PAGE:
The English bass, Simon Grant, was a boy chorister in the famous choir of King's College, Cambridge under Sir David Willcocks and later studied singing at the Guildhall School of Music and Drama in London.
Simon Grant began his varied career as a member of the BBC Singers and then sang with the Swingle Singers for several years. More recently, his rich bass-baritone voice has been much in demand in the fields of Mediaeval, Renaissance and Baroque music. He has a busy concert schedule world-wide, including regular performances in Europe, Japan, Australia, New Zealand and the USA. In June 2005 he sang the role of Jesus in performances of J.S. Bachís Johannes-Passion (BWV 245) with the New London Consort conducted by Philip Pickett at the Israel Festival Jerusalem.
Simon Grant sang the role of Caronte in a staged production of Periís Orfeo and appeared also in Monteverdi's Orfeo - both performances at the Drottningholms Slottsteater in Stockholm, Blow's Venus and Adonis at the Globe Theatre in London and Purcell's Dido and Aeneas to celebrate 50 years of Londonís Royal Festival Hall). He has appeared in Kurt Weillís Seven Deadly Sins several times, (with Ute Lemper and Maria Ewingan) as well as Leonard Bernstein's On the Town (with Michael Tilson Thomas) and Candide for BBC Radio 3.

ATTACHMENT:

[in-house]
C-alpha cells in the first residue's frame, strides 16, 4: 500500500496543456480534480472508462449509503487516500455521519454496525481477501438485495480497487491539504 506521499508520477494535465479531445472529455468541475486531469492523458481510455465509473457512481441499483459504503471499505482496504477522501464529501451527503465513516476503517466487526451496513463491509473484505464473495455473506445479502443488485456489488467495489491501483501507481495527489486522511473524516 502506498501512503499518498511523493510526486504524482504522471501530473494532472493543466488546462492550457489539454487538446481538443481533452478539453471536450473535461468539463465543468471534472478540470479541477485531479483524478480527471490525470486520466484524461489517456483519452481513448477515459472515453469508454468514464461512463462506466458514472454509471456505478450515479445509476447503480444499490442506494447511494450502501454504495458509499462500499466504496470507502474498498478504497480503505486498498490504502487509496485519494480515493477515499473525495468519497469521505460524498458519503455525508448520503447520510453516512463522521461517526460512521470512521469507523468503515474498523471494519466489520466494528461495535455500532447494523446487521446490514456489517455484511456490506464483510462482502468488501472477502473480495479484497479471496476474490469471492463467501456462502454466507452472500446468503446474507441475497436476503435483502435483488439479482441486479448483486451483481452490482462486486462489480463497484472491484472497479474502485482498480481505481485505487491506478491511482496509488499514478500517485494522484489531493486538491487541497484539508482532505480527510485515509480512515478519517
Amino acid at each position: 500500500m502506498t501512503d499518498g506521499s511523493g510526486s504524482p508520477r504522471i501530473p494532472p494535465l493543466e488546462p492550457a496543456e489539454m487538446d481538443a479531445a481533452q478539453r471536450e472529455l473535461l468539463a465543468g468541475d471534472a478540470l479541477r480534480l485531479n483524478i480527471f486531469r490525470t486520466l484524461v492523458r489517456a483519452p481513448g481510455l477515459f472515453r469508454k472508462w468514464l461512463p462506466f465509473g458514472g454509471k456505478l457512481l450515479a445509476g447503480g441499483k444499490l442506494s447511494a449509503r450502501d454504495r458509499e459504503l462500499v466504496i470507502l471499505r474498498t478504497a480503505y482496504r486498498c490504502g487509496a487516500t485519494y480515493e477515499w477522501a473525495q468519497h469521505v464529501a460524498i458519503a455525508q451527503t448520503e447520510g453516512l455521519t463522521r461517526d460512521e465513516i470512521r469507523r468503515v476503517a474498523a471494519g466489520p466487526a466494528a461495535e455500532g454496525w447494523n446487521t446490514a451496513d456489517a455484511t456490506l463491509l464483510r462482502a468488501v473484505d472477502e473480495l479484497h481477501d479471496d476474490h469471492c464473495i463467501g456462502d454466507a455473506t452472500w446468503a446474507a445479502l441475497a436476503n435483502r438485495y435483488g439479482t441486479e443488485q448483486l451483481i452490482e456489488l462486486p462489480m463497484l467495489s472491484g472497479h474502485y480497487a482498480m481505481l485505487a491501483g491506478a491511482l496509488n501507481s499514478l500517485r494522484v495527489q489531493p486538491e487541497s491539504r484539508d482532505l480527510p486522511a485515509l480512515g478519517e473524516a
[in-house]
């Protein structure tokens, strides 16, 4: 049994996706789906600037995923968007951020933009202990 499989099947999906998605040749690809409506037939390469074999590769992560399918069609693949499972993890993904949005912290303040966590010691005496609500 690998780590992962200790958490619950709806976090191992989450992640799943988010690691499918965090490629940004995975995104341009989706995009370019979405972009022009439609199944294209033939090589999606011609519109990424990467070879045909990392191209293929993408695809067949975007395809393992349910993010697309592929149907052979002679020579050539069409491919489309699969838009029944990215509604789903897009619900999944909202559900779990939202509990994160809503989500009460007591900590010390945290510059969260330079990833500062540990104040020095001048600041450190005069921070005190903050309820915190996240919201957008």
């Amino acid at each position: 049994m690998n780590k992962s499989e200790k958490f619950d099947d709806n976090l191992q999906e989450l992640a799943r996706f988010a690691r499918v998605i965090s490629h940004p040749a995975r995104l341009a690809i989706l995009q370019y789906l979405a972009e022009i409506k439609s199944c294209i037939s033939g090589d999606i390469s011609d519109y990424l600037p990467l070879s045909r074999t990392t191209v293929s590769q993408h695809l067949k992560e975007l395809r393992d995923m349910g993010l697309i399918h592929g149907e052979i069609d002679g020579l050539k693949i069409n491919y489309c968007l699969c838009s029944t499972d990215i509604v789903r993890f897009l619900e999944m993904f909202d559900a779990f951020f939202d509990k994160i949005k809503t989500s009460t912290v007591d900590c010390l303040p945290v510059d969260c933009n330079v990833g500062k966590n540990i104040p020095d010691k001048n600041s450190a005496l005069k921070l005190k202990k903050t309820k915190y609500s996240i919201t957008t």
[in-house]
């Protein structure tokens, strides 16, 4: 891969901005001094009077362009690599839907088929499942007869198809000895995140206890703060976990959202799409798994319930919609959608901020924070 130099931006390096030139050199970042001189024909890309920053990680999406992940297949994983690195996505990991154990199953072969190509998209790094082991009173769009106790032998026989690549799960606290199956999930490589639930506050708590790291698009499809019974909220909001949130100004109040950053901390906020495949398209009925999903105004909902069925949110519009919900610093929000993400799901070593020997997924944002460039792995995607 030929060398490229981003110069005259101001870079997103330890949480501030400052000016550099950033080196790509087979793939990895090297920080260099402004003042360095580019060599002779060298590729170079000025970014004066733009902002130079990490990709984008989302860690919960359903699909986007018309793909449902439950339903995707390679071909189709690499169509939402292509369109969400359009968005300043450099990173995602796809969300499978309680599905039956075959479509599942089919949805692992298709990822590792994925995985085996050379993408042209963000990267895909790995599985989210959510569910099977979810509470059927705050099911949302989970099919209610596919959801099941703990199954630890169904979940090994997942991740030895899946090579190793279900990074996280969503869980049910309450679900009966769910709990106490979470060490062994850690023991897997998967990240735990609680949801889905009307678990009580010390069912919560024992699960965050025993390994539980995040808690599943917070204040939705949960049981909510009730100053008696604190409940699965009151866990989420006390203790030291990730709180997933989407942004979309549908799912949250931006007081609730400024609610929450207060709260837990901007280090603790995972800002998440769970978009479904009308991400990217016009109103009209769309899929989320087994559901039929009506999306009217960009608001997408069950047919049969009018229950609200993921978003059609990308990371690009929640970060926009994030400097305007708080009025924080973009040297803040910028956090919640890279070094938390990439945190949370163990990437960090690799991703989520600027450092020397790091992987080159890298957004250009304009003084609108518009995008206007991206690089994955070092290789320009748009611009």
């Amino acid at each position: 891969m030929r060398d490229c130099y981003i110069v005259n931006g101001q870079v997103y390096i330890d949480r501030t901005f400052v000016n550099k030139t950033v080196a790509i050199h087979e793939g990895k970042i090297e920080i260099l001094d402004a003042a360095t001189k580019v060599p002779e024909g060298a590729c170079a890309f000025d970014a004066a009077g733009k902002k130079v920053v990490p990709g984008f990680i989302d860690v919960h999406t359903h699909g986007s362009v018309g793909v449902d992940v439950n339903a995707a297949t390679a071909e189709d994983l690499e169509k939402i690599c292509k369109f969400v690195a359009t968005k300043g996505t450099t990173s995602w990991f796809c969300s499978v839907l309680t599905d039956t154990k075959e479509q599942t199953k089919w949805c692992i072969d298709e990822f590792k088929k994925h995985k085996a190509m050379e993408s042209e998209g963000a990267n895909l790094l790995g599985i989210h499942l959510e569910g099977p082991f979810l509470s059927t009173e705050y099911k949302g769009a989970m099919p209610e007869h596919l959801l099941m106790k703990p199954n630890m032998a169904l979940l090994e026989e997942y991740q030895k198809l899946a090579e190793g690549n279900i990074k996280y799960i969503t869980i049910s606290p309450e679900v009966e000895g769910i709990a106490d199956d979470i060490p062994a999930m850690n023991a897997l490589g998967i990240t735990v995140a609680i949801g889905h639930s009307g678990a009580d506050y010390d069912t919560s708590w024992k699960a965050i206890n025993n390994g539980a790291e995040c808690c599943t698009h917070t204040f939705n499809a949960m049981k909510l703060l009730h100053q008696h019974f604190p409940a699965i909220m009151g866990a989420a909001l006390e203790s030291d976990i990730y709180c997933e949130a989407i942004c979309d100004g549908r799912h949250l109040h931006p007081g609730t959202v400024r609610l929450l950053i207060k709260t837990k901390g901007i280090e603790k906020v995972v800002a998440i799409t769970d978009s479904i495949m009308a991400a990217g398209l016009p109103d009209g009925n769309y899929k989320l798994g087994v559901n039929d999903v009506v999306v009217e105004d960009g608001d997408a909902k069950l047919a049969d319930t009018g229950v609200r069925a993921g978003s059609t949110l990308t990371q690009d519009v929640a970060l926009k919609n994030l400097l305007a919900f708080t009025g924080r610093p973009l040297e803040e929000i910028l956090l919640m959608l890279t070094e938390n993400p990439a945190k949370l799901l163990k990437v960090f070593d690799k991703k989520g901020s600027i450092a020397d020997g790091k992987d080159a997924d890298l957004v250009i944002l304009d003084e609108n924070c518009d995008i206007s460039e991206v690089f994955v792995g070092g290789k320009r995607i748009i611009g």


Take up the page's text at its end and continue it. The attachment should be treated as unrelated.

Simon Grant's mastery of extended vocal techniques has led to appearances with contemporary music groups such as Electric Phoenix, Synergy, Ensemble Moderne and the Matrix Ensemble. He can provide a simultaneous rhythm and bass line vocally and can whistle and sing at the same time, an unusual talent he has demonstrated in concert halls and on television world-wide. His voice is featured on many film soundtracks, notably Simon: An English Legionnaire and the soon to be released blockbuster Troy. His whistling can be heard on the soundtracks of the films Shrek and Shiner!
Simon Grant's many solo recordings include Monteverdiís Vespers 1610 with Philip Pickett, J.S. Bach's Magnificat with Andrew Parrott, Blowís Venus and Adonis, Lockeís Psyche, and Monteverdiís LíOrfeo (Caronte), works by Charpentier and others.